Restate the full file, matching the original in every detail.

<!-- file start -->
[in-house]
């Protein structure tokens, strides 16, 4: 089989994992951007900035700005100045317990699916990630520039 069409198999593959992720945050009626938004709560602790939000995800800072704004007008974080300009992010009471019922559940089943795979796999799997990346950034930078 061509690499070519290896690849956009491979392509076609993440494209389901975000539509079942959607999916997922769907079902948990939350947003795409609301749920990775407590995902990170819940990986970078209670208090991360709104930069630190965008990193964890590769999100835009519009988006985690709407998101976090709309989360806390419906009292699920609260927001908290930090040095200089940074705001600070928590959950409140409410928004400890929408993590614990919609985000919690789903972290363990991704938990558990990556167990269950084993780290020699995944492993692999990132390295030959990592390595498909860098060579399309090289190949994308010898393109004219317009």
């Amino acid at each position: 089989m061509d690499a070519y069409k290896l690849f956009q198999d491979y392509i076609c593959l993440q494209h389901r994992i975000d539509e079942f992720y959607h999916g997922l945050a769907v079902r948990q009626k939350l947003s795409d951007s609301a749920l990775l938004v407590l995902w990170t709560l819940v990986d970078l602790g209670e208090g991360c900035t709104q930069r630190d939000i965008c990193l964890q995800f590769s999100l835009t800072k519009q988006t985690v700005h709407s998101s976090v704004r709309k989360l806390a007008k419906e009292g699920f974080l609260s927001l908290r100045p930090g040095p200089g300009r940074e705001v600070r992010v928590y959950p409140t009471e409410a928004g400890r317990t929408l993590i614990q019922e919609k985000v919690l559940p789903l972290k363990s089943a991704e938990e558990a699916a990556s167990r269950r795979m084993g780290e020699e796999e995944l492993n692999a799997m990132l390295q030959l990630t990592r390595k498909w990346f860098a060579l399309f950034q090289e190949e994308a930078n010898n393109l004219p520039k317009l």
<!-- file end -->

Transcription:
[in-house]
């Protein structure tokens, strides 16, 4: 089989994992951007900035700005100045317990699916990630520039 069409198999593959992720945050009626938004709560602790939000995800800072704004007008974080300009992010009471019922559940089943795979796999799997990346950034930078 061509690499070519290896690849956009491979392509076609993440494209389901975000539509079942959607999916997922769907079902948990939350947003795409609301749920990775407590995902990170819940990986970078209670208090991360709104930069630190965008990193964890590769999100835009519009988006985690709407998101976090709309989360806390419906009292699920609260927001908290930090040095200089940074705001600070928590959950409140409410928004400890929408993590614990919609985000919690789903972290363990991704938990558990990556167990269950084993780290020699995944492993692999990132390295030959990592390595498909860098060579399309090289190949994308010898393109004219317009």
């Amino acid at each position: 089989m061509d690499a070519y069409k290896l690849f956009q198999d491979y392509i076609c593959l993440q494209h389901r994992i975000d539509e079942f992720y959607h999916g997922l945050a769907v079902r948990q009626k939350l947003s795409d951007s609301a749920l990775l938004v407590l995902w990170t709560l819940v990986d970078l602790g209670e208090g991360c900035t709104q930069r630190d939000i965008c990193l964890q995800f590769s999100l835009t800072k519009q988006t985690v700005h709407s998101s976090v704004r709309k989360l806390a007008k419906e009292g699920f974080l609260s927001l908290r100045p930090g040095p200089g300009r940074e705001v600070r992010v928590y959950p409140t009471e409410a928004g400890r317990t929408l993590i614990q019922e919609k985000v919690l559940p789903l972290k363990s089943a991704e938990e558990a699916a990556s167990r269950r795979m084993g780290e020699e796999e995944l492993n692999a799997m990132l390295q030959l990630t990592r390595k498909w990346f860098a060579l399309f950034q090289e190949e994308a930078n010898n393109l004219p520039k317009l």